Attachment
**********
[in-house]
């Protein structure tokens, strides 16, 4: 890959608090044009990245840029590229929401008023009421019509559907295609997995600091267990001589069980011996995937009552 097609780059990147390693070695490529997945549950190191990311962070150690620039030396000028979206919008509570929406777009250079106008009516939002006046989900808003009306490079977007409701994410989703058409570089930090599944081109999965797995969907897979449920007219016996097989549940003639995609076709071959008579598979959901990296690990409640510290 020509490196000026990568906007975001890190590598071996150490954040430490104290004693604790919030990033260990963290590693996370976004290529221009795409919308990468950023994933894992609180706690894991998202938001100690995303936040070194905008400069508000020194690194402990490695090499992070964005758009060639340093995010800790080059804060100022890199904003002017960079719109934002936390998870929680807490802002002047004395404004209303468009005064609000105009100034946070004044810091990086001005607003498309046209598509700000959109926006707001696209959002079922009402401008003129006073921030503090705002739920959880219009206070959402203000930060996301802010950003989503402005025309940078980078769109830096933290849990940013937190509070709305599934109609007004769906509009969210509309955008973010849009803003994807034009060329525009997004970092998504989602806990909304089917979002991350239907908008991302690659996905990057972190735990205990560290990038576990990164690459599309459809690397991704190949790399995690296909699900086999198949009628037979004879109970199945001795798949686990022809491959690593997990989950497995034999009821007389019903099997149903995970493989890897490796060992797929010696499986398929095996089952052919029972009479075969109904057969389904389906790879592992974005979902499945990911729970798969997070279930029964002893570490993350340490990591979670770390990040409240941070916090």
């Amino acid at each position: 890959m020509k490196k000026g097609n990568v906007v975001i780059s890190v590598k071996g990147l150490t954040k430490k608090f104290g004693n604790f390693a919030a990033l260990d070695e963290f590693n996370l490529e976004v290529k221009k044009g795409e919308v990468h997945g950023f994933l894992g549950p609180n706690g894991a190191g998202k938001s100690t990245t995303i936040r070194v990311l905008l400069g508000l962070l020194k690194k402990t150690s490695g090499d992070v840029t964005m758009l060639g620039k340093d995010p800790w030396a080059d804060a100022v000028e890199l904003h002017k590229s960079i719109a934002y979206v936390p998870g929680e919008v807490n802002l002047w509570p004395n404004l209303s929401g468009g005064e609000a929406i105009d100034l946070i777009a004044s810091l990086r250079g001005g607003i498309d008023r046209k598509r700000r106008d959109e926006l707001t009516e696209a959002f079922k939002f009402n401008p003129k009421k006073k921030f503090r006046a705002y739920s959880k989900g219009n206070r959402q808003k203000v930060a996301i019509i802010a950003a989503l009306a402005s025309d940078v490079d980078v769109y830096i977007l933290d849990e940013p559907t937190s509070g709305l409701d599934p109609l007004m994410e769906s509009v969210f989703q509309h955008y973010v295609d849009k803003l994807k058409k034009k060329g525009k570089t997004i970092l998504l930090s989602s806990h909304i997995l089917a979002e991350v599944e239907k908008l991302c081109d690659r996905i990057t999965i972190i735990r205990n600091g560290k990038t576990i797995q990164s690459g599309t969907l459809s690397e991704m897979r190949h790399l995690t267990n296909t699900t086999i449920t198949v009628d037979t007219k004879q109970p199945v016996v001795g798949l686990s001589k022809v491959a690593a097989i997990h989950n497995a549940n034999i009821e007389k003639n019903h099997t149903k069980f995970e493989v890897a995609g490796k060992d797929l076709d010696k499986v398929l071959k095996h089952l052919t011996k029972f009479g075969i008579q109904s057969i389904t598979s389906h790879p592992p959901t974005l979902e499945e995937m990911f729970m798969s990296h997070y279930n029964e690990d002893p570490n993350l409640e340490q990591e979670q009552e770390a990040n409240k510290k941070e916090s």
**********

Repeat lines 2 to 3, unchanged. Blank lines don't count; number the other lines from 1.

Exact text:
């Protein structure tokens, strides 16, 4: 890959608090044009990245840029590229929401008023009421019509559907295609997995600091267990001589069980011996995937009552 097609780059990147390693070695490529997945549950190191990311962070150690620039030396000028979206919008509570929406777009250079106008009516939002006046989900808003009306490079977007409701994410989703058409570089930090599944081109999965797995969907897979449920007219016996097989549940003639995609076709071959008579598979959901990296690990409640510290 020509490196000026990568906007975001890190590598071996150490954040430490104290004693604790919030990033260990963290590693996370976004290529221009795409919308990468950023994933894992609180706690894991998202938001100690995303936040070194905008400069508000020194690194402990490695090499992070964005758009060639340093995010800790080059804060100022890199904003002017960079719109934002936390998870929680807490802002002047004395404004209303468009005064609000105009100034946070004044810091990086001005607003498309046209598509700000959109926006707001696209959002079922009402401008003129006073921030503090705002739920959880219009206070959402203000930060996301802010950003989503402005025309940078980078769109830096933290849990940013937190509070709305599934109609007004769906509009969210509309955008973010849009803003994807034009060329525009997004970092998504989602806990909304089917979002991350239907908008991302690659996905990057972190735990205990560290990038576990990164690459599309459809690397991704190949790399995690296909699900086999198949009628037979004879109970199945001795798949686990022809491959690593997990989950497995034999009821007389019903099997149903995970493989890897490796060992797929010696499986398929095996089952052919029972009479075969109904057969389904389906790879592992974005979902499945990911729970798969997070279930029964002893570490993350340490990591979670770390990040409240941070916090």
């Amino acid at each position: 890959m020509k490196k000026g097609n990568v906007v975001i780059s890190v590598k071996g990147l150490t954040k430490k608090f104290g004693n604790f390693a919030a990033l260990d070695e963290f590693n996370l490529e976004v290529k221009k044009g795409e919308v990468h997945g950023f994933l894992g549950p609180n706690g894991a190191g998202k938001s100690t990245t995303i936040r070194v990311l905008l400069g508000l962070l020194k690194k402990t150690s490695g090499d992070v840029t964005m758009l060639g620039k340093d995010p800790w030396a080059d804060a100022v000028e890199l904003h002017k590229s960079i719109a934002y979206v936390p998870g929680e919008v807490n802002l002047w509570p004395n404004l209303s929401g468009g005064e609000a929406i105009d100034l946070i777009a004044s810091l990086r250079g001005g607003i498309d008023r046209k598509r700000r106008d959109e926006l707001t009516e696209a959002f079922k939002f009402n401008p003129k009421k006073k921030f503090r006046a705002y739920s959880k989900g219009n206070r959402q808003k203000v930060a996301i019509i802010a950003a989503l009306a402005s025309d940078v490079d980078v769109y830096i977007l933290d849990e940013p559907t937190s509070g709305l409701d599934p109609l007004m994410e769906s509009v969210f989703q509309h955008y973010v295609d849009k803003l994807k058409k034009k060329g525009k570089t997004i970092l998504l930090s989602s806990h909304i997995l089917a979002e991350v599944e239907k908008l991302c081109d690659r996905i990057t999965i972190i735990r205990n600091g560290k990038t576990i797995q990164s690459g599309t969907l459809s690397e991704m897979r190949h790399l995690t267990n296909t699900t086999i449920t198949v009628d037979t007219k004879q109970p199945v016996v001795g798949l686990s001589k022809v491959a690593a097989i997990h989950n497995a549940n034999i009821e007389k003639n019903h099997t149903k069980f995970e493989v890897a995609g490796k060992d797929l076709d010696k499986v398929l071959k095996h089952l052919t011996k029972f009479g075969i008579q109904s057969i389904t598979s389906h790879p592992p959901t974005l979902e499945e995937m990911f729970m798969s990296h997070y279930n029964e690990d002893p570490n993350l409640e340490q990591e979670q009552e770390a990040n409240k510290k941070e916090s």